The argument that companies only use June to be allies because the month is specifically dedicated to the LGBTQIA+ community is not a valid excuse to skip allyship for the remaining 11 months of the year. Some companies understand that being an ally means working for change beyond the confines of a dedicated month. 

Bombas, a seller of socks and other undergarments, donates an item to homeless individuals for every item sold year-round. Chief marketing officer Kate Huyett said there are higher numbers of homeless LGBTQIA+ individuals than in the general population, inspiring her to help the LGBTQIA+ community outside of just June. Additionally, the company donated more than 300,000 pairs of socks through the Ally Coalition, an LGBTQIA+ non-profit organization.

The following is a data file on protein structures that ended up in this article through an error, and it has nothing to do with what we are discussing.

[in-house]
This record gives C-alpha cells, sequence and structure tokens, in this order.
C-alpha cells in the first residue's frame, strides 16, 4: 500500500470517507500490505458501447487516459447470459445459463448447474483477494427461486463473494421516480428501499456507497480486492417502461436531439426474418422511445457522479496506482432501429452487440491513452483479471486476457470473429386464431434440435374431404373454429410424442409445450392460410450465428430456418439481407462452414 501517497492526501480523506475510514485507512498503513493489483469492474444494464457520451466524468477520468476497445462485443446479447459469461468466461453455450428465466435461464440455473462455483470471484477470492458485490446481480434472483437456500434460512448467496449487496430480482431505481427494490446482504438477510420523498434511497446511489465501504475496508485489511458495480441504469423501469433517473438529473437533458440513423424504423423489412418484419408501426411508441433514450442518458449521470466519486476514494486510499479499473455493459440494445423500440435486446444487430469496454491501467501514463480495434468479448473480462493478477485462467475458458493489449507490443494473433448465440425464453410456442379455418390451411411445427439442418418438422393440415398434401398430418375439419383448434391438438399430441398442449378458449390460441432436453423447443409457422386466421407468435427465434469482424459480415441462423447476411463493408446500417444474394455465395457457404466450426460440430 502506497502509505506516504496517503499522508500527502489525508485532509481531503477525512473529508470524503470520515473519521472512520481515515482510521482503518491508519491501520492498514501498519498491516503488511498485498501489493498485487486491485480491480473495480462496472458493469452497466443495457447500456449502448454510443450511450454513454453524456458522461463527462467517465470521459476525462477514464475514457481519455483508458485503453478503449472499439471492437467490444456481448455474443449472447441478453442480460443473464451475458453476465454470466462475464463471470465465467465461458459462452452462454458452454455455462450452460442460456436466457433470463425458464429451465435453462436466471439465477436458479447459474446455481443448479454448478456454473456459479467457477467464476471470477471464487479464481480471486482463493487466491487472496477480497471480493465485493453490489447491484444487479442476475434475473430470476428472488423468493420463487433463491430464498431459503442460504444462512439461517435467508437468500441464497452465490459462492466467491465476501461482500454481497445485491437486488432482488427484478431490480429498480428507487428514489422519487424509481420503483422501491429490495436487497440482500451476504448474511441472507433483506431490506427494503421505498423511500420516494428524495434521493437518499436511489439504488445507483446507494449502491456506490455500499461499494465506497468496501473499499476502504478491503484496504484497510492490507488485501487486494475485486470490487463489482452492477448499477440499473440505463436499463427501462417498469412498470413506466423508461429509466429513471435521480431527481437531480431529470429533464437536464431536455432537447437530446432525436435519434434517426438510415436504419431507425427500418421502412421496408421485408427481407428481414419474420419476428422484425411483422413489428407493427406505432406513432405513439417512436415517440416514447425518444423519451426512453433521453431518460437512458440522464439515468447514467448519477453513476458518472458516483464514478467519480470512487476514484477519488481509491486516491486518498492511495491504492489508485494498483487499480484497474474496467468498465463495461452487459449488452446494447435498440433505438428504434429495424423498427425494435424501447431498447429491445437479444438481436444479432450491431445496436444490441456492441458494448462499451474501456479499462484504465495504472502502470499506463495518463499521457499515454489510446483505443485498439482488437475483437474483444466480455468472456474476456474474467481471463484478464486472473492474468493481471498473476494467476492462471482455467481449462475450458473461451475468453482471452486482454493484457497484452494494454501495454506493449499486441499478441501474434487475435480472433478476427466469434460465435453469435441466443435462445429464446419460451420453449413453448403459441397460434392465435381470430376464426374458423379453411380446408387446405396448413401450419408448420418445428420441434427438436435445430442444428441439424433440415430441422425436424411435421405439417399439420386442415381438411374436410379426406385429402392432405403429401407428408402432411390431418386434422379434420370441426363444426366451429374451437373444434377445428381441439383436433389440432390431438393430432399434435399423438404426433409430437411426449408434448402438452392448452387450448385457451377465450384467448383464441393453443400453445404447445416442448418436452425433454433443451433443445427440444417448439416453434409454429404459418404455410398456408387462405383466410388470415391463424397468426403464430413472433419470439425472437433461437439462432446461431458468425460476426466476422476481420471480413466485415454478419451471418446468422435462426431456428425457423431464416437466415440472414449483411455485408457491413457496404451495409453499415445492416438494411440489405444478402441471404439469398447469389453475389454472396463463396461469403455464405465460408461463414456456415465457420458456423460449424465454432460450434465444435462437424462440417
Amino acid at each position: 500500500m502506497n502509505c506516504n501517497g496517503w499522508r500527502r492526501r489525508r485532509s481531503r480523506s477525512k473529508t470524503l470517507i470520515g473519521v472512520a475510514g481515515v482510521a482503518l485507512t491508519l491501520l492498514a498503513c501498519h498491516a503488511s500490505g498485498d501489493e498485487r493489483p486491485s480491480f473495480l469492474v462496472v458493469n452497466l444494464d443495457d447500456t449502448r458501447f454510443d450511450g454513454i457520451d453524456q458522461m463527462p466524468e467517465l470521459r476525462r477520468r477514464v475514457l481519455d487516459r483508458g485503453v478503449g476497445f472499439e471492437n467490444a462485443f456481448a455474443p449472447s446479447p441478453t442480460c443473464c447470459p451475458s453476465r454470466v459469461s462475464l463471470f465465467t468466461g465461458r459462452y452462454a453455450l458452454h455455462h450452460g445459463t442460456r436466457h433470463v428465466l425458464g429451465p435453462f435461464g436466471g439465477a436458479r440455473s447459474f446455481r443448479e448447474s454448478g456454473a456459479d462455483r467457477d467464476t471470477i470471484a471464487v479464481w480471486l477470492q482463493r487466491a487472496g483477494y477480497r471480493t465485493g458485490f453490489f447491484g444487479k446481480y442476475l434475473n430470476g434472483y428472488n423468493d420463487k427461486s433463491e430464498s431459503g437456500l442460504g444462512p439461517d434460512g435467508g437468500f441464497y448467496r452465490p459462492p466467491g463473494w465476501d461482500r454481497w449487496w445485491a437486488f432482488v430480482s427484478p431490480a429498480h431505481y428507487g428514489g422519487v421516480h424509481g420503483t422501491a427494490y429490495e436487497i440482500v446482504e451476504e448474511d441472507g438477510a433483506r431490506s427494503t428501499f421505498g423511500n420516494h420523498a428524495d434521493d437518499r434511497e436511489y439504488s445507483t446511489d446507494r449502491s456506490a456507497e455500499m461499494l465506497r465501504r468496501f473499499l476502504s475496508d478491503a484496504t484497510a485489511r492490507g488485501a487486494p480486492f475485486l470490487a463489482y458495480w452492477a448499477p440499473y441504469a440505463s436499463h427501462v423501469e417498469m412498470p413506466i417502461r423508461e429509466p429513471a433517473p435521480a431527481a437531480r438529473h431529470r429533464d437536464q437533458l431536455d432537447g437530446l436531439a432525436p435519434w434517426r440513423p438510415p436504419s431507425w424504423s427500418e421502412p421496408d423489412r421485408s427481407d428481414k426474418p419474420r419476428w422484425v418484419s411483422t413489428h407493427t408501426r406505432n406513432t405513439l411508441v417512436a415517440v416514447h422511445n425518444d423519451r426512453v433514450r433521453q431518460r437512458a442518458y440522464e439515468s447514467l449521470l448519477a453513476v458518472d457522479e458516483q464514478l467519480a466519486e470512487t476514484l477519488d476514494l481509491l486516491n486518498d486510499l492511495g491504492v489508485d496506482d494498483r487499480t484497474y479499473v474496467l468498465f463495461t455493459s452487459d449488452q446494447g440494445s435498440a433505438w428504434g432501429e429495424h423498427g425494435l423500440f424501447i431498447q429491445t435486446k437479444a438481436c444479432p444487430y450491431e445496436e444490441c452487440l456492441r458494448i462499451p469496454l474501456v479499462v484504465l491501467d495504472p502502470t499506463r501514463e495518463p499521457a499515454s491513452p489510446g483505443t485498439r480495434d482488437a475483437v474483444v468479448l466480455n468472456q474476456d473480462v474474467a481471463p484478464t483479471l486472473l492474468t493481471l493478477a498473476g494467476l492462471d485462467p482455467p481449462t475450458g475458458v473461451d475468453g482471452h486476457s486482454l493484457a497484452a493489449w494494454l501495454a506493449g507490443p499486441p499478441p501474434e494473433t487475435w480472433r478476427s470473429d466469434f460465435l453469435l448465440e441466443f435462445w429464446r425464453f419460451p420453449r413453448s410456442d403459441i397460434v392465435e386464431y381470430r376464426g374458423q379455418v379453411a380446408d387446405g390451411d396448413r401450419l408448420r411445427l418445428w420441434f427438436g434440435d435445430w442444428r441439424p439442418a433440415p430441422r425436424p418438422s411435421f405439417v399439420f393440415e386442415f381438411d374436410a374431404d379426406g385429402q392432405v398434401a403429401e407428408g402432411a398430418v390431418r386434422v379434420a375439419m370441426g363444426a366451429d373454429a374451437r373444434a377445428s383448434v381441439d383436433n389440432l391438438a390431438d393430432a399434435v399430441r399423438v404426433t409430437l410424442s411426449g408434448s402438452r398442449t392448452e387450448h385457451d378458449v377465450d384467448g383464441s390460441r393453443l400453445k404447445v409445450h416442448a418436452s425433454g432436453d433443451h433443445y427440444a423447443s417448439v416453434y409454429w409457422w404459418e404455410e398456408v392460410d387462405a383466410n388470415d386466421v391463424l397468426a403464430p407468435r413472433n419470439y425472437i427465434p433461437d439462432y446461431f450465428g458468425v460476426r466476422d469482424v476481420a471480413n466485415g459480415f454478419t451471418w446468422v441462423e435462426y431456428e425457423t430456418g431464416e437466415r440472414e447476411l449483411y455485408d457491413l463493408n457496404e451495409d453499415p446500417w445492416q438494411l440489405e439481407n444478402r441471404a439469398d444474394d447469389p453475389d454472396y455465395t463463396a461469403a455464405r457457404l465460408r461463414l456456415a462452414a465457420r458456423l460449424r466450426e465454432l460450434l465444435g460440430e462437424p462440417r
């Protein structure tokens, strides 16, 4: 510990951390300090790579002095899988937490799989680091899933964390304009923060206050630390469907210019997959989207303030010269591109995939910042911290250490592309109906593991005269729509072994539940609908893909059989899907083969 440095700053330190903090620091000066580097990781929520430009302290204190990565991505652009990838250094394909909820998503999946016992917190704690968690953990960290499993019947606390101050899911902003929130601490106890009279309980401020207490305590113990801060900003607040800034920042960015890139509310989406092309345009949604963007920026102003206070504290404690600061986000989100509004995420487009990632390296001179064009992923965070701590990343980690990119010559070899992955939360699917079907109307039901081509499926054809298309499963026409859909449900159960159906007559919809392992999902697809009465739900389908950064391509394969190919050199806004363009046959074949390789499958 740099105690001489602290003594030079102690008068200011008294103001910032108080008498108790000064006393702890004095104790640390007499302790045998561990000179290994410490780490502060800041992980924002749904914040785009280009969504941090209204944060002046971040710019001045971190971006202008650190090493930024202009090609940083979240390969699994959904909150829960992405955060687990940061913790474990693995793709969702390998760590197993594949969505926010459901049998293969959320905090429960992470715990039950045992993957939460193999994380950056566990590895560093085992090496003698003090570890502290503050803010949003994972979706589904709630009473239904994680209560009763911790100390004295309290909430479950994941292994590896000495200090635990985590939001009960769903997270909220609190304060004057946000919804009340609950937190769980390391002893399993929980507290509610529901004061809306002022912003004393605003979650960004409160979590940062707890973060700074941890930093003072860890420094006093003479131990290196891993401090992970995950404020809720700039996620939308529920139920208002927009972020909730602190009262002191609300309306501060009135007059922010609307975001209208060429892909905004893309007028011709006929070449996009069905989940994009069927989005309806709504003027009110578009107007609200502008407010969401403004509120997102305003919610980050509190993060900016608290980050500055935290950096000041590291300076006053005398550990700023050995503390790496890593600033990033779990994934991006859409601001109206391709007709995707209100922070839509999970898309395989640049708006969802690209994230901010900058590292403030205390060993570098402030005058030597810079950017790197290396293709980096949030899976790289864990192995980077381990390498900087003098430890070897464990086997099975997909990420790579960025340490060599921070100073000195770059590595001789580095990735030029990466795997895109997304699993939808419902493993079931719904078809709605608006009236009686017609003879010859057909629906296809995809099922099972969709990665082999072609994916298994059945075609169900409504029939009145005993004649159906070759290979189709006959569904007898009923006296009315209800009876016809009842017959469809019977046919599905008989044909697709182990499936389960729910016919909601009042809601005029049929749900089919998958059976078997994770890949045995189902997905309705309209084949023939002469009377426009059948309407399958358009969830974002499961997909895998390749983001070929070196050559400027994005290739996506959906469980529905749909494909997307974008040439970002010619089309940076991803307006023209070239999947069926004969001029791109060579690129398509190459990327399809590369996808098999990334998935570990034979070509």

While some companies like Bombas have extended their activism, others have stayed silent altogether r on issues they cannot profit from. The passing of the 2021 September Texas abortion law, which prohibits abortion once a fetal heartbeat is detected, has demonstrated just that. Despite being vocal about Pride advocacy, companies like Urban Outfitters, American Eagle, McDonald’s (who notably, is a sponsor of International Women’s Day) and many additional powerful corporations chose to remain silent.

Illustration by Calla McBride

It is true that companies are not obliged to speak on these issues. However, when these powerful companies demonstrated they cared enough to get involved with Pride month, their subsequent lack of effort in other social causes shows how companies cherry-pick their involvement with issues — illustrating that customer satisfaction and profit were their main motives.